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The Rachel Maddow Show, Transcript 06/19/13

Guests: Tom Weiner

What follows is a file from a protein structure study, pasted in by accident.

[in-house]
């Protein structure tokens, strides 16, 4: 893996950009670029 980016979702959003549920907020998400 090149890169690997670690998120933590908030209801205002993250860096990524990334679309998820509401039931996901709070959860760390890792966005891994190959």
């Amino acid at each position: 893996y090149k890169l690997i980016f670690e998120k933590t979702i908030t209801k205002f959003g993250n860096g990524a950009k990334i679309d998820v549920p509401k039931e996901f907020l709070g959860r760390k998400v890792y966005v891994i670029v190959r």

RACHEL MADDOW, HOST: Thanks to you at home for staying with us for the next hour. Map time. This is Canada. Canada is enormous. Canada is the second largest country in the world by area. It`s provinces and territories stretched from Yukon territory in British Columbia in the west, all the way to Labrador and Newfoundland in the east. The eastern parts of Canada are way further east than you think they are. There is a whole time zone in Canada that is an hour further east than the time zone in U.S. East Coast. And then beyond that, there`s another one that`s even further east. For Newfoundland alone, and that`s one of those weird, half hour time zones. Canada is huge. But the Canadian province that sits roughly on top of the state of Montana is the Canadian province of Alberta. And earlier this month, just outside a place called Zama City in northern Alberta, there was a plane full of oil company officials flying over that part of the province. And they noticed there was something wrong. They noticed than an oil pipeline had burst, even though nobody had heard anything about it. An Alberta oil pipeline that was being operated by a Texas company called Apache just leaking all over the place. The spill was first noticed that day by company officials flying -- they noticed it from the air. They in turn notified the government of Alberta. But something weird happened after they notified the government of Alberta, nobody said anything. The company and the government just kept quiet about the whole thing for days and days and days and days. The spill was first spotted from the air on June 1st. It was not until 11 days later, on June 12th, that the government finally said anything publicly about the fact that it had happened. Some local residents learned about the spill before the government announcement, quote, "after somebody reported it to a local TV station." But the rest of the public was essentially left in the dark. Asked why they kept quiet about the whole thing that entire time? An official from the oil company told a local reporter out there, quote, "It didn`t affect people in general. There wasn`t anybody harmed. There wasn`t anybody that was directly affected." That is not at all true. Here`s what spill looks like, just oil and wastewater and toxic goo everywhere. As you can tell, this is a heavily wooded area. This is actually an environmentally sensitive wetlands region that a local Indian tribe relies on for hunting and trapping and their basic survival. A chief for that tribe told a local official that every plant and tree died in that area that was touched by the spill. The newspaper describes it this way -- across the broad expanse of northern Alberta, the landscape is dead. This spill which the oil company and the local government decided to not inform the general public about for 11 days after they knew about it, turns out to be giant. It turns out to be one of the largest spills of its kind in recent history. It covers an area of more than 100 acres, 9 and a half million liters of this toxic goo has been released. And even though the oil company has insisted publicly that what was spilled was not actually that harmful, they say, it`s mostly just saltwater, trust us. The images that have been released by those who actually live in the area seem to show a heck of a lot more oil mixed in with that fresh clean salt water that was spewing out of the pipeline. In response to this spill, there was a lot of initial questioning about whether enough was being done to maintain the aging oil infrastructure in that area, whether these old pipelines were meeting the necessary safety standards, whether more should be done, whether more should be invested in safety sake in replacing all the old stuff. And that worry is why it freaked everybody out so much when they realized this big disaster in Alberta was not because of the old stuff. The pipeline that failed and that took those 100 acres with it when it failed, a pipeline was only 5 years old. It was a 5-year-old pipeline designed to last for 30 years, it didn`t even make it one sixth of the way through its expected life span. A spokesman for the oil company said it was, quote, "kind of puzzling" as to why the pipeline leaked. Hmm, we have no idea. I wonder why that happened. Pipeline spills have become a fairly common thing in North America. Not just in Canada, but here as well. There was, of course, the big Exxon pipeline spill that took place earlier this year in Mayflower, Arkansas. That was actually an aging pipeline. None of the area residents in the area knew their houses were on top of a pipeline, but it was there. The burst pipeline that sent oil flowing through the streets like a wave. That pipeline that burst in Arkansas was nearly 65 years old. It was also the giant Yellowstone River oil spill in Montana, July 2011. That was also an Exxon pipeline. That one fouled one of Montana`s legendary natural assets. And there was the Enbridge oil spill right near the Kalamazoo River in Michigan in 2010. That one has taken years to clean up. Cleanup costs are up to a billion dollars and counting so far. In part because that`s Alberta tar sands oil and no one really knows how to clean up Alberta tar sands oil. But up in Alberta, up in the oil fields up there, it`s the Red Deer River, a major source of drinking water for the province, that the oil spills have been fouling lately. Oil spills have been fouling a lot up there for a long time, the network of infrastructure through Alberta have had an average of two crude oil spills of some kind or another every single day for the past 37 years. Two spills a day. And it is easy to conclude that that`s Canada`s problem to deal with, right? But President Obama right now has to decide whether that is going to be our problem, too. President Obama personally has to make a decision very soon about whether or not to approve construction of the Keystone XL Pipeline that will carry oil from Alberta, Canada, all the way through the United States from our northern border, to the Gulf of Mexico. That project requires a presidential permit in order to go forward because that pipeline crosses the international border with Canada. The company that`s trying to get that presidential approval to build the pipeline is a company called TransCanada. TransCanada`s public pitch about why President Obama should approve their permit immediately is all about how safe this pipeline`s going to be. (BEGIN VIDEO CLIP) RUSS GIRLING, TRANSCANADA CEO: We can build a safe pipeline. This will be the safest pipeline that has ever been built in the United States. And I don`t think that the process needs to take this long. (END VIDEO CLIP) MADDOW: This will be the safest pipeline that has ever been built many. That was the CEO of TransCanada. They`re going to make this as safe as houses, right? This week, we learned maybe not. TransCanada has reportedly decided to reject the latest most state of the art technology that is out there for catching oil leaks in pipelines. There is a system out there of infrared sensors and fiber optic cables that are laid outside the pipeline in order to detect a spill as soon as it happens. That system exists. That sort of technology has officially been recommended by the U.S. government for this particular pipeline project. But TransCanada says actually we`re good. We`re not going to do that. They say employing that sort of technology would be impractical for this project. So, they`re just not going to do it. Yes, they said they would be the safest pipeline ever, but not that safe. The spill detection systems that they are planning on using have what`s called a spotty record of catching leaks, according to the U.S. Department of Transportation. TransCanada is going to go with the spotty record stuff anyway, instead of the state of the art stuff. That sort of attitude toward safety on this project is part of why there is so much political consternation and attention and protests when it comes to this one particular pipeline. And, you know, honestly, this would not be the only pipeline in the United States, it`s not like we don`t have others. We`ve already got more than 19 million gallons of oil moving around the country by that means every single day. But this project and a few others like it, would add another 5 million gallons a day to what we`ve got already, which would be a big increase. There`s also consternation here because this pipeline is huge. It crosses the whole country. It essentially cuts the entire country in half. And in so doing, it runs through a lot of really important, very large sources of American drinking water and groundwater, which has caused concerns even among pro oil Republican governors who find their jurisdictions to be along the planned route. Honestly, the other reason this is such a hot button political issue is the fact of who gets to make the decision. Because it crosses an international boundary, this is on President Obama personally to make the decision. It`s his thumbs up or his thumbs down as to whether or not we can bear the risk of this thing as a country. So, the fact that this company is not trying to lower the risk as much as they could, that does ratchet up the pressure even further in terms of whether or not the president is going to approve this thing. As does the president`s own insistence on keeping the issue of the environment and climate change at the top of his agenda. On the list of things that he says he wants to do, something about in his second term. He keeps saying that over and over again. In all these high profile speeches, even with congress saying they have no interest at all in helping him work on it. Today was just the latest instance of President Obama doing that. The president travelled to the Brandenburg Gate in Berlin to give a speech. He stood under a broiling hot sun, wiping sweat off his brow, he had a broken teleprompter, forced him to read his speech off paper. The president said we must confront the crisis of climate change before it is too late. (BEGIN VIDEO CLIP) BARACK OBAMA, PRESIDENT OF THE UNITED STATES: The grim alternative affects all nations -- more severe storms, more famine and floods, new waves of refugees, coastlines that vanish, oceans that rise. This is the future we must avert. This is the global threat of our time. (END VIDEO CLIP) MADDOW: The global threat of our time. That was today in Germany. But it echoes exactly what the president said in the longest treatment of any policy issue in his inaugural address earlier this year when he said, "We will respond to the threat of climate change knowing the failure to do so would betray our children and future generations. Some may still deny the overwhelming judgment of science, but none can avoid the devastating impact of raging fires and crippling drought and more powerful storms. America cannot resist this situation," he said, "We must lead it." The president followed up those strong words with even more talk about more climate change, during his State of the Union Address, which is a few weeks later. But from that, we have one interesting political point. So, the president I very publicly urging action on this issue, saying that we`ve got to do something on this. But behind closed doors, he has apparently been telling sort of a different story. He`s been apparently acknowledging the very real political dangers in choosing to act on this issue. This is according to reporting from "The Washington Post." They say that during a recent private fundraiser in California, quote, "President Obama expressed concerns about the political pain involved, saying that dial testing of his State of the Union speech showed that the favorability ratings plummeted when he vowed to act on climate change if Congress refused to do so." So, interesting that dial testing would show people not liking the idea of the president saying he would act on this if Congress didn`t. But even more interesting that President Obama is telling his donors that at fund- raisers when he`s explaining to them what`s going to happen in the second term. So, behind closed doors, President Obama acknowledging that acting alone on this issue because Congress won`t carries with it a certain amount of political risk, but acting alone even with that acknowledged political risk. One that`s on his mind that he`s talking about in unscripted moments, even with that, it is apparently what he intends to do. Because paired with the speech of the Brandenburg Gate today, the White House now says that as soon as next week, we should expect a major presidential address announcing new policy on the issue of climate change. None of these new policy efforts will require any money from Congress or any legislative action from Congress. This is the president acting on his own. The president, we are told will be acting directly despite what he was telling everybody privately about his worries about the dial testing. So, how does President Obama weigh the strategy here? And are there lessons from how previous presidents have dealt with strategic dilemmas like this, that may be informing what he is about to do? Joining us now is my friend, Steve Kornacki. He`s host of MSNBC`s weekend morning show "UP WITH STEVE KORNACKI." He`s also a senior writer at "Salon". Steve, thanks for being here. STEVE KORNACKI, UP WITH STEVE KORNACKI: Happy to be here. MADDOW: Are there historical parallels for other presidents consideration decisions like this, whether or not it`s on the environment? KORNACKI: I think the biggest thing to keep in mind is, it`s the second term, not the first term. There are political calculations here because he`s the head of the Democratic Party. So, the party, there`s a certain amount of -- any political decision he makes, any policy decision he makes that has political ramifications, it will affect the entire party, it will affect Democratic candidates in 2014. But you are talking about a president that does not have to face the voters again for the rest of his life. He will not be a candidate in 2016. He will not be a candidate ever again. There`s a little bit of freedom that comes with that, and I think there`s a little bit of urgency that comes with it, too, because of the gridlock and because of the Republican obstruction and opposition that he states. I think you sort of have this realization on the part of the White House that there`s an opportunity here for immigration, if you get beyond immigration legislatively, where are the opportunities to make a big lasting impact on an issue that really matters. And there really isn`t anything on the horizon right now. And you look at an issue like climate change, this is something that Obama`s base cares, you know, deeply about. This is an issue that he tried to do something in his first term, got stalled legislatively. And this is an issue where there are executive powers, he has executive powers that he can use to go around Congress on this. So, I think if there`s a time to face the political risks of it, it`s the second term. MADDOW: In terms of putting this agenda out there as a non-legislative agenda, putting this out there things I can do with a Congress that won`t act. What do you make of the fact that President Obama has been bringing up that dial testing with donors presumably California donors rich enough to be hearing the president talk off the cuff and an off the record meeting, I guess where supposed to think are interested on the environment and pressing him about what he`s going to do on those issues. And he`s responding talking about what an unpopular action he thinks it might be to take steps on his own. KORNACKI: Yes, I think there`s a few things. First of all, you have the Keystone thing in there. And the expectation, I don`t have any real intelligence from the White House. The expectation you hear as well as I do, he will end up approving the Keystone pipeline. So, part of it is I think sort of tempering the expectations of his base and saying, look, you don`t want the Keystone pipeline, you want me taking action on climate change. You may not necessarily get everything you want out of this. So, I think that might be part of laying out the political risks for them. Also, though, I do think there`s a risk of -- not a risk, but there might be a possibility of overstating the political risk of all this too, because if he takes the executive actions we`re hearing about now, what are you going to have? You`re going to have Republicans saying Obama`s divisive, he`s radical, he`s refusing to work with us, he`s going around us, he`s engaged in a job killing war on coal. You`re going to hear everything you heard since the day he became president. MADDOW: Right. That they`ve been saying all along -- KORNACKI: Right. It`s been effective to a point. I mean, there are states and parts of the country that are off limits to Obama and Democrats right now for all intents and purposes electorally. You think of West Virginia which used to be a Democratic state where Obama just got wiped out last year. There`s a lot of reasons he doesn`t have a chance in a state like West Virginia. But I think, in a lot of ways, they`ve already paid the political price that they would pay for having an aggressive environmental agenda. MADDOW: What do you think the political calculation is about the midterms and if this is something that is done by this president who is never going to face the voters again, does that insulate Democratic voters -- Democratic members of Congress who you would otherwise be putting on the spot to vote for his agenda on this and then having to defend it in borderline states? Would that might be relevant? KORNACKI: Right. It frees them from the vote. Obviously, you know, in a state where West Virginia, for instance, you`ll have whoever the Democratic unit is for any race would be tied to the radical decisions of the Obama White House. But I also think there might be a second calculation here quickly that`s worth pointing out, and it`s tied in with rules reform in the Senate and it`s basically this: Obama`s EPA administrator is facing the potential of filibuster of Republicans in the Senate. Obama also recently nominated three judges for the appeals court, the D.C. circuit appeals court, also facing potential filibuster for Republicans in the Senate. It`s the EPA administrator who would have to impose all these new rules Obama would be posing. If there`s litigation on those that t will go to the D.C. circuit court of appeals. So, potentially, he`s picking a fight over rules reform that could get in place in EPA administrator who imposed the rules and judges who would uphold the rules in court. MADDOW: Right. All the while worrying about what the dial testing in the state -- (CROSSTALK0 MADDOW: I love this. I mean, the substance of this issue as a policy matter is fascinating. I think TransCanada made it a lot harder for the president by rejecting state of the art safety equipment for the pipeline, with all of these other pipeline spills going. But his calculation on here is ornate by necessity and it`s fascinating. Steve Kornacki, host of MSNBC`s morning show, "UP WITH CHRIS KORNACKI" -- Steve, as always, thanks a lot. KORNACKI: Thanks for having me. MADDOW: All right. The Republican Party doing its best, trying to reform our immigration system. It`s a big deal for immigrants. It`s a big deal for Republicans. What is in the Republican Party`s way? The Republican Party, of course. It`s been kind of a big day. That story is next. (COMMERCIAL BREAK) MADDOW: Late word tonight that the great American actor James Gandolfini has died while on vacation in Italy. There are unconfirmed reports that it was a heart attack. We do not know exactly. Mr. Gandolfini`s portrayal of a neurotic, powerful mob boss in HBO series "The Sopranos" is justifiably an icon in modern American story telling. Tony Soprano is among the great characters in dramatic television history. More recently, Mr. Gandolfini appeared as the unnamed CIA director in the movie "Zero Dark Thirty". In a statement tonight, HBO calls James Gandolfini a great talent and a gentle and loving person. He was born and raised in New Jersey. He graduated from Rutgers. Among many other things, he was a strong and visible and proud booster of his alma mater. James Gandolfini was only 51 years old when he died tonight in Italy. I`ll be right back. (COMMERCIAL BREAK) MADDOW: About a month ago, a researcher at the conservative think tank the Heritage Foundation caused a round of political consternation for his think tank and for the conservative movement more broadly when it turned out that his doctoral dissertation was little on the white supremacist side. So much so that he got fired from the conservative think tank, Heritage Foundation, which was supposed to be leading the charge against immigration reform, in part using a major report on immigration report that he had written. "The Washington Post" first reported the story. Jason Richwine had written, quote, "The average I.Q. of immigrants in the United States is substantially lower than that of the white natives of the country. And the difference is likely to persist over several generations. The consequences are a lack of socioeconomic assimilation among low I.Q. immigrant groups and more underclass behavior." The only reason anybody cared about Jason Richwine and his tome of eugenics he was also the author of the big Heritage Foundation report on immigration reform and why we shouldn`t do it. The bottom line of that report, the big pull quote, the headline, the boil down, the data point heard around the world was that immigration reform could not happen in the United States because it would cost $6.5 trillion, trillion with a T. That`s more than it costs to go to the moon and back 1,000 times but they decided that`s what it cost to let all these low I.Q. immigrants in the United States get legal status. While the racial purification guy ended up getting fired, his report stayed. His report that immigration reform would cost a bajillion dollars, that report has stuck around and heritage is just still trying to use it. It`s idea that stuck around on the right edge of the American political spectrum. Immigration reform will be very, very expensive. As it turns however, the Congressional Budget Office which actually scores things like immigration reform, they say the truth is the opposite, the nonpartisan research arm of Congress just crunched the numbers on immigration reform and they estimate that the bill that Congress is now considering would save the country about $175 billion over the first 10 years. It would save the country that much money. And over the next decade it would save another $700 billion. It would make the deficit shrink, not grow. It would be economically beneficial not economically bad. And that makes the politics of this awkward. Exemplifying the awkwardness today was the juxtaposition of the two things that congressional Republicans did today to try to reach out to Latino voters. On the one hand, Speaker of the House John Boehner, for the first time on the history of his speakership, met with the Congressional Hispanic Caucus. The caucus is not a partisan body, but it does happen to be all Democrats. So, John Boehner met with the Hispanic caucus. Yay, that`s outreach. That`s a good sign, right? On the other hand, yesterday, John Boehner said he would not bring to a vote any immigration bill that did not have the majority support of Republicans in the House. This is what other Republicans were doing today. And all day essentially filibuster, and all day filisbustery news conference that lasted from 9:00 in the morning until 5:00 in the afternoon, all about their opposition to immigration reform. All about how immigration reform would be disastrous for the country. On the same hand, only way out in right field, you also have everybody`s favorite Internet star Glenn Beck who is now comparing the peaceful pro- immigration protesters who protested at the Kansas secretary of state`s house, he`s comparing them to the Ku Klux Klan. (BEGIN VIDEO CLIP) GLENN BECK, RADIO HOST: Seven hundred protesters got into buses at a church and went to his house to protest. This is, I believe, the same exact tactics used by the Klan in the 1960s. (END VIDEO CLIP) MADDOW: By tactic, you mean travels from point A to point B in a vehicle powered by a combustible engine, then, yes, immigration reform protesters are exactly like the KKK, Mr. Beck. And thank you for proving beyond reasonable doubt the infallibility of things like Godwin`s law. When the Heritage Foundation let the eugenics guy write its report on immigration reform, the big boss at the think tank, of course, was Jim DeMint, used to Senator Jim DeMint. He used to be the Republican senator from South Carolina before he up and quit in the middle of his term in order to go run the Heritage Foundation. The Heritage Foundation was supposed to provide the intellectual backbone for the anti-immigration movement. That is how it was suppose to go. Then, it turned out the backbone was sort of really ostentatiously racist and the researcher got fired. But Jim DeMint did not get fired. And today, when FOX News needed a guest to talk immigration reform, they booked Jim DeMint. That was their go-to expert guy. Over in the Senate, the bipartisan group of senators working on the immigration reform, the immigration reform bill, they reported a few hours ago, they have made significant progress. One Republican senator said a deal could be reached as early as tomorrow. Watch this space. (COMMERCIAL BREAK) MADDOW: At the start of this week, the FBI called a big, very highly covered press conference to announce a new addition to their 10 most wanted list. This is the list of the 10 people who the FBI considers the most dangerous people in the world. The new addition to this list that they wanted to announce was this man, Walter Lee Williams, who is wanted for the alleged sexual exploitation of children. The FBI had their big press conference on Monday announcing that Walter Lee Williams was now on their 10 most wanted list. That was on Monday, he`s on the list. By Tuesday, he was captured. One day after the FBI put him on their most wanted list, he was caught in Mexico. That`s kind of an impressive thing, right? And that is not the shortest stint someone has had on the 10 most wanted list. In 1969, it was a man named Billy Austin Bryant who was caught on murder charges after two hours on the list. The FBI put him on the 10 most wanted list, two hours later they had him. The 10 most wanted list is some list. More than 90 percent of the people who go on that list eventually get caught. The whole reason the 10 most wanted list exists is because of publicity. It has been around since 1950, when reporters asked the FBI to please name some of the toughest guys who they were pursuing. The resulting list the FBI gave to the reporters created so much publicity, that the FBI`s director, J. Edgar Hoover, started the 10 most wanted fugitive`s program that same year. It has been proven to work over time. So, now, the FBI holds these press conferences announcing who the top these 10 worst bad guys are, and they get a ton of coverage, they got a lot of headlines out of those announcements. And then more often that not, they catch the bad guys and that, of course, gets them even more headlines. The FBI can marshal a whole lot of press attention whenever it wants to, and it does so all the time, when it comes to things they want to get attention for and things they feel are their own successes. And then there`s the opposite, when the FBI does something that actually needs explaining. Not publicizing or bragging about it, but explaining. Something that maybe even needs investigating, but that the FBI would rather everybody shut up about. And that story is coming up next. (COMMERCIAL BREAK) MADDOW: We`ve got that FBI story coming up, along with the interview tonight in just a second. But, first, one news note particularly to watch out for tomorrow, to set the scene for you, this is the screen in Sao Paolo, Brazil, today. Demonstrators took to the streets in big anti- government demonstrations in Sao Paolo. About 50,000 people shutting down the main roads leading into Sao Paolo, which, of course, is Brazil`s largest city. In another city in the northeast of Brazil, at least 15,000 people rallied outside a soccer stadium before a match between the Brazil and Mexico. Police there fired teargas and rubber bullets into the crowd to try to disperse people. Important thing here, and the reason for the news note on this is that today was supposed to be the day off from protesting. Today was supposed to be Brazil`s day off from protesting, after a nationwide demonstrations swept through at least 10 major cities in Brazil, in the past week, today was the day that protest organizers said nobody would protest. They would take the day off. But in a country as big and populated and apparently as annoyed with the government as Brazil is right now, a day off is not a normal day off -- a day off means that just 65,000 people took to the streets anyway. This past week in Brazil has seen hundreds of thousands of Brazilians out in the streets, demanding better public services, demanding an end to public corruption. The protesting in Rio alone is estimated to include 100,000 people. The relatively peaceful protesters have been met with an aggressive police crackdown in certain cities. Protesters walk-through the streets, police have shot into the crowd with rubber bullets, and paper spray and tear gas. There were also reports of intensified police brutality in certain cities, including this video of a Brazilian reporter being beaten up by a police officers while covering the protest in Sao Paolo earlier this week. One startling photo that has become the iconic image of this conflict thus far. This is on the front page of "The New York Times` this morning. It shows a woman being pepper-sprayed from point blank range. She`s being dressed casually. She got her back over her soldier. She does not appear to be posing any threat to anyone. But this is how the police are treating her. The story behind this photo that this woman was reportedly standing completely alone in what appears to be a deserted, and these three riot officers approached the woman and told her to leave. She objected to them verbally and this is what they did. The police appear to have taken an aggressive stance. Brazilian President Dilma Rousseff has tried to diffuse the situation by praising the marchers. Yesterday, she said, "My government hears the voices clamoring for change. My government is committed to social transformation. Those who took to the streets yesterday send a clear message to of all society, above all to political leaders, at all levels of government." President Rousseff, it should be noted, is up for re-election next year. The protests in Brazil started last week over a bus fair increase of 10 cents but Sao Paolo and Rio de Janeiro suspended today. They also now plan on reducing public transit fairs following the protests. But, you know, just about the protests in Turkey are no longer about the preservation of a park, which is where all those protests started, this protest that took place countrywide in Brazil this week have come to be about much broader complaints about Brazilian governance and about social services and about national priorities. Last year, Brazil became the sixth largest economy in the world. But income inequality is a huge issue. About one in five people live below the poverty line, about 6 percent of the people in the country surviving on a dollar and 25 cents a day. Demonstrators are protesting in part against billions of dollars being funneled not into education or health care or other basic needs for the population, but into big spectacular events, into stadiums and facilities being built for Brazil to host the World Cup for 2014, and the Summer Olympics in 2016. The cost to Rio de Janeiro to host the World Cup is estimated to top $13 billion. And the protests today around the stadium, following on the start of the soccer confederation`s cup, which is a tournament that`s a precursor to the World Cup, this is Brazil today. This is Brazil today, a supposed day off from the protests. These have been incredibly dramatic, incredibly big protests. But the main organizers say tomorrow is not the day off. The tomorrow will be the day to watch for when everybody should be expected to hit the streets. It`s going to be a big news story tomorrow. Watch it here. (COMMERCIAL BREAK) MADDOW: About three weeks ago in Moscow, there was a really dramatic press conference which I have to warn you includes the display of some graphic images, the press conference was called by the family of Ibrahim Todashev, who was shot and killed by FBI agents in Orlando last month. Mr. Todashev was 27 years old. He`s originally from Chechnya. The FBI was questioning him because years earlier he had been friends with one of the suspects in the Boston marathon bombing. Mr. Todashev himself was not a suspect in the bombing. There were never even allegations that he had anything to do with the bombing. But while agents were interviewing him at his house in Orlando, something happened and he ended up dead. The photos his father displayed at the press conference, he distributed them as well, they appear to show his son, his body with six bullet wounds in his torso and one to the back of his head, at the crown of his head, left side rear quadrant. We have not authenticated these photos. Nobody has. But the family says the photos were taken by a family friend in Florida who went to the morgue in Florida and saw his body there. And if these photos are real, and he was shot seven times, including one in the back of his head, that is a little hard to square with the idea of him being shot in self-defense by FBI agents. At the press conference, Mr. Todashev`s father said he would try to travel to Florida himself, to at least try to collect his son`s body to bring it back to Russia to be buried. That was three weeks ago, that press conference. Well, today, the father finally got the body home. An overnight flight last night took the body from Florida to Russia. "The Boston Globe" reporting that part of the reason it took so long to get the body is because the FBI is still holding on to the man`s green card and his passport which made it hard to get the body shipped home. Officially, the cause of death from the medical examiner is just listed as homicide. We have nothing else from them. The FBI will not even let the medical examiner`s office release the information about how many times Mr. Todashev was shot. On the day of the shooting, the FBI said officially that he was killed after he initiated a violent confrontation of some sort during his interview. Initially three unnamed law enforcement sources leaked to the press that actually Mr. Todashev had been armed with a knife and that`s why they had to shoot him. Within 12 hours of those initial claims, though, two of the three law enforcement sources recanted and said, he did not have a knife. And there were other unnamed law enforcement sources that said he was totally unarmed. Why did they have to shoot him at all then? And apparently shoot him a bunch of times? Time for a new leak. Then, we got another new set of leaks from unnamed law enforcement sources, saying, OK, he didn`t have a knife, he didn`t have a blade of some kind, but he wasn`t unarmed either, he had a pole or a broomstick or maybe it was a sword. He threw a chair, he tipped over a table. Maybe lunged for a ceremonial sword that was right there, maybe it wasn`t right there, it was across the room, somewhere in the apartment maybe. There have been FBI law enforcement leaks about what happened from the beginning. All contradictory, but all making it seem like the FBI did the right thing by shooting and killing this guy. And in the face of all that unnamed source leaking, the official word has been nothing. So, unofficial self-exonerating leaks by the dozens. But officially, bupkis, silence. "The Boston Globe" describing the FBI in this case as being unusually tight-lipped, saying their refusal to clarify anything about how and why they killed this guy in Florida, quote, "contrasts sharply with past shootings involving agents." The only word from the FBI officially at all was that violent confrontation press release the day of the shooting, and then a week later, they put out another statement that gave the address where the shooting happened and the guy`s name. But the only thing they said is the shooting was under review internally. Quote, "The FBI is conducting a review. While this internal review process is occurring, we cannot comment regarding investigative details, the FBI takes very seriously any shooting incidents involving our agents and as such, we have an effective time tested process for addressing them internally. The review process is throughout and objective. Time-tested process. This was supposed to be a reassurance, be patient. Sure, this whole thing kind of makes no sense and hasn`t really since the very beginning, but the FBI itself will get to the bottom of it, internally. You want to know how that`s going to go? According to the blockbuster scoop in "The New York Times" today, the FBI has used this internal review process to investigate 150 shootings by FBI agent over the past two decades, 70 people shot and killed by FBI agents, 80 people shot and wounded by FBI agents. And if you add those together, in all 150 of those cases, the FBI internal review process said that the shooting was justified, all 150. In a FOIA lawsuit, "The Times" got 2200 pages of documentation from the FBI showing that perfect 100 percent exoneration rate for all FBI shootings that killed or wounded someone. Those documents are for shootings between 1993 and 2011. And since 2011, quote, "same pattern". An FBI spokesman says that since 2011, there have been no findings of improper intentional shootings by FBI agents. So, more than 150 shootings that killed or wounded somebody, all reviewed internally, all of them -- every single one turns out it was just fine, totally justified. That was even the finding in one shooting in Maryland in 2002, where an FBI agent shot an innocent man in the head after mistaking him for a bank robber. They shot him in the head, he survives and the bureau settled the lawsuit with him by paying him $1.3 million. But still, the internal review said the agent did nothing wrong. So, then why did you pay him $1.3 million? They have never in at least 20 years ever said an agent did something wrong when an agent killed or wounded a person. Not once. If that seems sketchy, don`t worry. Law enforcement sources, as always, have an explanation. Quote, "Current and former FBI officials defended the bureau`s handling of shootings, arguing that the findings of improper behavior were attributable to several factors, "Agents tend to be older, more experienced and better trained than city police officers and they generally are involved only in planned operations and tend to go in with overwhelming presence, minimizing the chaos that can lead to shooting the wrong people." So, they never shot the wrong people, except for sometimes when they shoot the wrong people and have to pay them $1.3 million. But even then, trust us, it`s fine -- 150 out of 150 all clear. And that is the perfect review, perfect record process that is under way right now in the thus far totally unexplainable killing of the young man who the FBI shot and killed while questioning him about the suspects in the Boston marathon shootings. That is the review process that the FBI says justifies the agency saying nothing about the shooting at all, other than their incoming, self-exonerating unofficial leaks to the press. And this is the only review that will ever happen of that shooting. This is no other official inquiry of any kind into the shooting. Not the local prosecutor where the shooting happened. Not an independent federal inquiry, even though two Massachusetts state troopers were there at the apartment when the guy got killed. There will be no other kind of internal review process, that in 20 years has a 100 percent perfect record of exonerating the FBI every time. No wonder the family is livid. How can this possibly the system that we`ve got? Joining is now for the interview is Tim Weiner. He`s a Pulitzer Prize- winning reporter. He`s author of three books, including "Enemies: A History of the FBI." Tim, it`s great to see you. TIM WEINER, AUTHOR: Hello, Rachel. MADDOW: Why do you expect or what should we understand about the total information blackout about the Todashev killing? WEINER: The FBI is our secret police. And they do a lot of dirty, difficult, dangerous jobs, working against spies and terrorists, like white collar criminals. But there is one job they can`t do, and they`ve never been able to do in their 100-year history, which is to police themselves. MADDOW: If a prosecutor in Orlando said you know what? This has been ruled a homicide by the medical examiner and this happened on my patch, I want to investigate. Could that happen? WEINER: No. I mean, a giant comet will hit the Earth before that happens because the FBI jurisdiction is nationwide, and it trumps local law enforcement in every case. There is only one force that is able to investigate the FBI, and that is the inspector general`s office at the Justice Department, which on the flow chart of the government is above the FBI. That is a small crew of over-worked and under-paid lawyers. They have investigated misconduct by the FBI before, but not individual shootings. They will get after great systemic problems but not a pattern of misconduct as revealed in the nifty scoop by my old newspaper today. MADDOW: Well, pattern of conduct. I mean, this scoop is astonishing. It`s a result of a FOIA lawsuit. "The Times" has received and posted online 2,200 pages of documents that are all of these review, but the bottom line is, is that in 150 of them, the record is 0-150. Shouldn`t we expect that that pattern is too suspicious to go uninvestigated? WIENER: This is one of the great problems with democracy. OK? We want a secret police to keep us safe. And we want to be free and have civil liberties, freedom of information and knowledge, but who is going to police the police? OK? This has been a problem of democracy ever since they came up with the idea in Athens a while ago. MADDOW: Has there ever been an effective effort over the course of the life of the FBI while it has existed in this way, to police it better than it has been policed? WEINER: I can think of two. After Watergate, after Nixon fell, the FBI had to investigate itself, because under Nixon and Johnson, going back in the `60s, they had broken into people`s houses, tapped their phones, gotten their mail, without warrants in pursuit of domestic terrorists like the Weather Underground. OK. Sound familiar? MADDOW: Yes. WEINER: Policing people with illegal tactics in the name of national security. And the FBI did investigate itself and wound up indicting it number two guy, Mark Pelt, also known as "Deep Throat" and his intelligence aide. They were convicted of conspiring to violate the civil rights of Americans and pardoned by Ronald Reagan during his first months in office. The second is an inspector general report of the take-down of a terrorist who had been on the lam for 30 years, a bomber, lived in Puerto Rico and a member of the FALN, which conducted a number of bombings in the city of New York, and across the country, in the name of liberating Puerto Rico from the United States. Well, the FBI went in there in 2005 and it was, they have a term they used in the Marines we can`t say on television, but the first two syllables are clustered. And the chain of command in a lethal operation should be like the chain of command of the military. But it was screwed up beyond all recognition. The bureau`s self-policing depends on the senior FBI officers, who tend to turn over every two years, and, you know, go into private security industry jobs, and have no effective oversight of themselves or the agents under their command over the long run. MADDOW: If there is not a political outcry to exert political pressure on the FBI to make this right after this "New York Times" scoop, I don`t know what will happen in modern times toward that end. But it was a fascinating development. WEINER: It would be helpful to have a strong attorney general. MADDOW: Maybe a new director of the FBI. WEINER: There will be a new director of the FBI in September, and good luck to him. MADDOW: Tim Weiner, Pulitzer Prize-winning author of among other books "Enemies: The History of the FBI." Tim, thank you. It`s great to have you here. Thanks. We`ll be right back. (COMMERCIAL BREAK) MADDOW: Update, when President Obama nominated his chief of staff Jack Lew to head of the Treasury, created a tiny crisis when we all realized that signing our money was going to be part of his new remit. That`s a crisis because Jack Lew`s signature looks like this. There is a lot of speculation, including on this show on how we would survive it. But now, we know, because Jack Lew fixed the problem. He made himself a new signature, just in time to exercise his new responsibilities at the Bureau of Engraving and Printing. This is what the new signature for Jack Lew looks like. Here it is on the $5 bill. The new bills will hit our wallets as of this fall, thus solving the potential national disaster of having giggle worthy squiggles on all of our money, also though helping our national obesity epidemic by making us not all subconsciously crave cream-filled chocolate cup cakes every time we decide to pay cash. Now, it`s time for "THE LAST WORD WITH LAWRENCE O`DONNELL". Thanks for being with us tonight. END THIS IS A RUSH TRANSCRIPT. THIS COPY MAY NOT BE IN ITS FINAL FORM AND MAY BE UPDATED. END